When Joe Welch began building apartments in San Bruno, one of his most frequented establishments was City Hall.
During that time, he had a close friend who worked for the city and building permits were easy to come by.
So he started developing apartment complexes throughout town, first with four units, then with five and eventually up to eight, until he met some resistance from city government.
“They started shutting him down,” said his eldest son, Joe Welch III. “They would say, ‘You’ve sold too many.’”
That would be one of the many examples of Welch’s long—at times, contentious—relationship with the city, and that relationship would continue for years—from the time in 1999 when he unsuccessfully ran for mayor to the many years he spent participating in civic discussions right here in the city.
While he was known for being gruff and unafraid to speak his mind, people who knew him well always will remember him for being a kind, fair man who loved San Bruno—the city he worked in and called home for decades.
Joseph Wilbur Welch Jr., owner of and one of the largest property owners in San Mateo County, died Aug. 17 at his home. According to his family, Mr. Welch, who was diabetic, broke his leg earlier this year and never fully recovered. He was 81.
A native of San Francisco, Welch began his career in the real estate business after getting married to his wife, Ollie Mae. Her brothers were house movers, and when homes were being removed from San Francisco to make way for freeway expansion, Welch worked with them to move the homes to San Bruno.
He started San Bruno Investment Co. in 1958 on San Bruno Avenue and also operated a mortgage company out of the building. On the second floor of the building, he started a travel agency, which he used to pursue one of his hobbies: traveling the world. “That’s how he got all the comps,” Joe III said of the travel agency.
After house moving, Welch began developing apartments, and then in the 1960s he began acquiring commercial property. But he quickly distinguished himself from his counterparts because, while others might sell their buildings, Welch prided himself on knowing when to hold on to one of his properties.
“That’s the difference between him and the other real estate developers,” Joe III said. “He had the forethought to hold on to stuff.”
However, Welch didn’t always have a positive reputation as a developer in San Bruno.
Mention his name on San Mateo Avenue, where his company owns a number of properties, and some folks are quick to blame him for some of the downtown area’s lack of growth over the years because he rarely eased up on lowering the rent on his properties.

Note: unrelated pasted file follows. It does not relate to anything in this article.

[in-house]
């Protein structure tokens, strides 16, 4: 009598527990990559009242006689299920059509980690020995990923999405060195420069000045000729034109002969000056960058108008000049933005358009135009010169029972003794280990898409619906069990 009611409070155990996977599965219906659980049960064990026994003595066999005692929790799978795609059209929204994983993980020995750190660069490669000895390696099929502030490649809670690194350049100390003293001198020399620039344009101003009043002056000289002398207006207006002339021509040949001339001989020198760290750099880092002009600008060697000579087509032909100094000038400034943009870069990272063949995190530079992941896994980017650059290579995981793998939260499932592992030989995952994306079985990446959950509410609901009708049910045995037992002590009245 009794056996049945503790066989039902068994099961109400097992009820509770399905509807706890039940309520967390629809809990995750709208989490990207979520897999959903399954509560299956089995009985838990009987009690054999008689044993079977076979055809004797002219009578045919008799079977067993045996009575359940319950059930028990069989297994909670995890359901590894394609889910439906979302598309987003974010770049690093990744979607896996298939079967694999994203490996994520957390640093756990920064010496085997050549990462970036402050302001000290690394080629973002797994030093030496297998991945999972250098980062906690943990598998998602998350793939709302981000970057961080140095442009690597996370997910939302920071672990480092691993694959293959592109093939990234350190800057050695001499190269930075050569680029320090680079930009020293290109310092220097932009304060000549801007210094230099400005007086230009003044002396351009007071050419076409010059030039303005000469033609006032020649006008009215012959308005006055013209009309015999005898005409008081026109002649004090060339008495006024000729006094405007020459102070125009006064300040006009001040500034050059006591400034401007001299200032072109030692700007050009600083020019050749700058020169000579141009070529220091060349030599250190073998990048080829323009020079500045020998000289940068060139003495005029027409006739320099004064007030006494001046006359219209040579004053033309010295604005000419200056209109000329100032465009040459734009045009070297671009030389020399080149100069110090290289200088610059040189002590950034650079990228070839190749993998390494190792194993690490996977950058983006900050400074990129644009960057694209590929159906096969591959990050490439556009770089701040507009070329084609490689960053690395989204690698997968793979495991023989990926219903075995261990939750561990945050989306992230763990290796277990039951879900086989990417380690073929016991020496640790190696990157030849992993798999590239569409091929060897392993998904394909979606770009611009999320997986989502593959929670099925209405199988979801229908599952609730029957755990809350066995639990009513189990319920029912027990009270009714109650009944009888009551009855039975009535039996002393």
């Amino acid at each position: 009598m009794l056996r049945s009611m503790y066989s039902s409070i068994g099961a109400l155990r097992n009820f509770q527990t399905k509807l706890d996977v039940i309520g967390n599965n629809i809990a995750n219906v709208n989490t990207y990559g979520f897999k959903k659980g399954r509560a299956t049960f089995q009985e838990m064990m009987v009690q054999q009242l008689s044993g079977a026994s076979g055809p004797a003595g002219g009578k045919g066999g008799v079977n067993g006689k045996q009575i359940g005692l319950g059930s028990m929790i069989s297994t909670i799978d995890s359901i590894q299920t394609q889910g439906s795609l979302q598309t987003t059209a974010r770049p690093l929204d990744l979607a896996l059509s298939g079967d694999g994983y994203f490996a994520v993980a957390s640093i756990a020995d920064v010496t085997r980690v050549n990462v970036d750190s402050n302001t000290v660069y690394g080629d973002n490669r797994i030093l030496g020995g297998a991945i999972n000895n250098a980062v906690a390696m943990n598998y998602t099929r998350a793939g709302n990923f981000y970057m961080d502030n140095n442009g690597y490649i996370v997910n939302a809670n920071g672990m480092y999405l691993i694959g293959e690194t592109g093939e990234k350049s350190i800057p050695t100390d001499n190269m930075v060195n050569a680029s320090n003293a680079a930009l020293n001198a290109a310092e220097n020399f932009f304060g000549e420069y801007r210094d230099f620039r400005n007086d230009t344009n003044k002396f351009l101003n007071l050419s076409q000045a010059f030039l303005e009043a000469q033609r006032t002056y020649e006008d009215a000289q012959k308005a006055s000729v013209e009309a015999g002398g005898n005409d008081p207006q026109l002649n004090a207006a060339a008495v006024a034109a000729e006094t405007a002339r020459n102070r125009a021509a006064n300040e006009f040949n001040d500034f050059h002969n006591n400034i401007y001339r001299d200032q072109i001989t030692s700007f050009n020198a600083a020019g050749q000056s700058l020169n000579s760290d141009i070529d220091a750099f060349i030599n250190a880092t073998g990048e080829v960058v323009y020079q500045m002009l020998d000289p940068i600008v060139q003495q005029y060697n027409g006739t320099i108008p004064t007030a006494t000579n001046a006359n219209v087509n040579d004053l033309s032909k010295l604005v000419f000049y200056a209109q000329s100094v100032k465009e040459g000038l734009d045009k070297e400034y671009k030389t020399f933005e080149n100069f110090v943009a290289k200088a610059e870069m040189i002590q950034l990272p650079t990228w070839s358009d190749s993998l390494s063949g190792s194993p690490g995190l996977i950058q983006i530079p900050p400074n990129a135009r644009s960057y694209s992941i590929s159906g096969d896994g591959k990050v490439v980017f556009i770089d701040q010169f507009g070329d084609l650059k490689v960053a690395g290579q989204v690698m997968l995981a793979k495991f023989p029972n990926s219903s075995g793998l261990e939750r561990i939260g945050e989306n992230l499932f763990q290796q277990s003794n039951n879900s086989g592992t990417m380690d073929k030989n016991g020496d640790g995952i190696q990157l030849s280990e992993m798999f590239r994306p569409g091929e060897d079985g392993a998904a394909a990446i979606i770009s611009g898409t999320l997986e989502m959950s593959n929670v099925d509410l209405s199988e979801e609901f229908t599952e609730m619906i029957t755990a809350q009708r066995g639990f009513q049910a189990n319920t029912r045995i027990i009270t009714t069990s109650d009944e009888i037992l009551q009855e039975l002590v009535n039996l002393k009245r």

Joe III disagreed with that sentiment, saying that high rents have never been the problem in downtown but rather the lack of cohesiveness among all the various buildings that exist along the corridor.
Still, Welch’s family said he was always kind-hearted and willing to help someone who was willing to work hard. He also was fair in making deals and paid all of the people who worked for him.
His only gripe, those close to him said, was when people didn’t follow through on their word.
“If he didn’t like you,” Joe III said, “he’d let you know.”
Bob Marshall, owner of and a longtime friend of Welch, said he never had a problem with him, even when he was mayor.
Marshall said he respected Welch the most for choosing to build his home in San Bruno rather than in a more affluent city, even though he could afford it.
That showed how much he loved the city, not just as a real estate developer but also as a resident.
“When I was mayor, we used to joke and I would say, ‘I run the city,’” Marshall said. “Then he would say, ‘But I own the town.’ I liked that.”
Marshall added that losing Welch, often referred to as Big Joe, is like losing a chapter in San Bruno’s history.
Outside of the real estate business, Welch was an avid collector, and he took a special interest in antique slot machines. He even converted part of the second floor of his business into an immaculate slot machine museum and often referred to it as “the largest collection in the world,” according to the San Mateo Daily Journal.
He also frequently donated money to St. Anthony Foundation in San Francisco.
He is survived by his three sons, Joseph III (Rose), Barry (Diane), Greg (June) and seven grandchildren Erin, Lauren, Kimberly, Shannon, Whitney, Wyatt and Chase.